After a decade in existence, the commission is increasingly under scrutiny, with questions about whether it has the ability to oversee the mammoth district. "What we have had for the most part is a hands-off management of the schools by the School Reform Commission, a revolving door of School Reform Commission members, and superintendents that I'd like to call rogue, but that's not quite fair, since nobody is even trying very hard to manage them," said Zack Stalberg, president of the nonprofit government watchdog group Committee of Seventy.
School Reform Commission Chairman Robert L. Archie Jr. did not return a call Tuesday.
Stalberg called Ackerman's action Friday "a self-serving political blunder" and said "support for her is not what it was a few days ago."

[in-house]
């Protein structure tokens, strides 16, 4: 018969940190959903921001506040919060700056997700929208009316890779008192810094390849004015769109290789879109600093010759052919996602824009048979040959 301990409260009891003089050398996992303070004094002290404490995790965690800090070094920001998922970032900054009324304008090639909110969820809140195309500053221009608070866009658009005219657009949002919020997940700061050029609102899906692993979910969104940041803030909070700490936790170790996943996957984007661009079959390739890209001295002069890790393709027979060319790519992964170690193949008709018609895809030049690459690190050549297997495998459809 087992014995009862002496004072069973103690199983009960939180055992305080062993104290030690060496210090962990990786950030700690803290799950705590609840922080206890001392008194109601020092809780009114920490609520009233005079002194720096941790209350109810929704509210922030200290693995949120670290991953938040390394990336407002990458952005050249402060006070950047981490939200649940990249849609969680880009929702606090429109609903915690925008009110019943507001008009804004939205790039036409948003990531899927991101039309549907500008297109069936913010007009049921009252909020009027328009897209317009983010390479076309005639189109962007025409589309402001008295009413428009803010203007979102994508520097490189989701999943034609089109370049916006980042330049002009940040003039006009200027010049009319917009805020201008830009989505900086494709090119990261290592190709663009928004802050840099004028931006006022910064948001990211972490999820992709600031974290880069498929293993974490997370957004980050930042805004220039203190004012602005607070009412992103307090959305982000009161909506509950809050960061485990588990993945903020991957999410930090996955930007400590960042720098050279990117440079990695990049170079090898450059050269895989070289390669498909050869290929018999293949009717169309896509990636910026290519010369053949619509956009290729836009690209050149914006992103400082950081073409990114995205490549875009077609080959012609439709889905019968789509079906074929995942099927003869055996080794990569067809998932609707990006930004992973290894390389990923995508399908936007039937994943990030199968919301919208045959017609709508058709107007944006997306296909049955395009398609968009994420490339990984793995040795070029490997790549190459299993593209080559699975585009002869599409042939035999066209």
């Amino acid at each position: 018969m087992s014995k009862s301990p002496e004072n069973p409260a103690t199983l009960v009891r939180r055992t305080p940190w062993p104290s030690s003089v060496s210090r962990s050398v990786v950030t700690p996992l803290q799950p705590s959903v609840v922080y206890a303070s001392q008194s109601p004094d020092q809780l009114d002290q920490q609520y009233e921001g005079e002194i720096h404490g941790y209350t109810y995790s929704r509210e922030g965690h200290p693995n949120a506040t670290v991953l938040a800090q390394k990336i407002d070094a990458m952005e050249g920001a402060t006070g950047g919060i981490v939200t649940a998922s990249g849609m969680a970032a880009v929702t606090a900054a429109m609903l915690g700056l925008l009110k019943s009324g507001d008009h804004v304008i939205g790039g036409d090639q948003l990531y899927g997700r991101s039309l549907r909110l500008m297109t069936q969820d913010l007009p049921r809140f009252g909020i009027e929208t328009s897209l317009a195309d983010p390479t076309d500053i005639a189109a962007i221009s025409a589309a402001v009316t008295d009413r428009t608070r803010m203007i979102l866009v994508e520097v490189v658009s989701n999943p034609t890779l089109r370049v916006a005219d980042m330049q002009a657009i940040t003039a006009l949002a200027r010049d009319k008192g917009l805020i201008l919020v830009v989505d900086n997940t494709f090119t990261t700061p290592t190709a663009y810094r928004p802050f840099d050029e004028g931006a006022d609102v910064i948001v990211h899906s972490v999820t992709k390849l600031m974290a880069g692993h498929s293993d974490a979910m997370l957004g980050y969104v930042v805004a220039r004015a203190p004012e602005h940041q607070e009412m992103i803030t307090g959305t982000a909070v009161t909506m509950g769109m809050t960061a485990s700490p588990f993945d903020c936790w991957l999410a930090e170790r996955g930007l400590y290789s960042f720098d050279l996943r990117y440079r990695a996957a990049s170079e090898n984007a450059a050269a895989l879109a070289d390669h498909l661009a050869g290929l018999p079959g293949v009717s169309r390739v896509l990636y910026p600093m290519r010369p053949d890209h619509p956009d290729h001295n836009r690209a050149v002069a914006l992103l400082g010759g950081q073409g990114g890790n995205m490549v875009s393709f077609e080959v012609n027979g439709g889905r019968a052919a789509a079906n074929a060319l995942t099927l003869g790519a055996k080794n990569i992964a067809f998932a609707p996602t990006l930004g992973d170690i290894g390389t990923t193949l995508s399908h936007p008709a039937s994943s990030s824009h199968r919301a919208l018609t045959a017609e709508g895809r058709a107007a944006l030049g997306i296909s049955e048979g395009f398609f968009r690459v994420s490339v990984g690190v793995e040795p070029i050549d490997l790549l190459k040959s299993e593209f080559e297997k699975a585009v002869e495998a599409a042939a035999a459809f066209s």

David L. Cohen, a confidant of Ed Rendell, the former mayor and governor, noted that Nutter was working hard within the "strained governance construct" and said, "Ultimately, it's the mayor who has to be in charge of public education in Philadelphia."
Added Cohen, who has seen his share of School District and other bureaucratic battles: "In my experience, good things almost never happen when the superintendent ends up at cross purposes with the mayor."
City Council this week will discuss panhandling, the DROP pension program, and the sweet drinks and property tax proposals. Follow Inquirer coverage each day via Twitter @phillyinquirer and at www.philly.com/citycouncilEndText
Inquirer staff writers Angela Couloumbis, Kristen A. Graham, and Martha Woodall contributed to this article.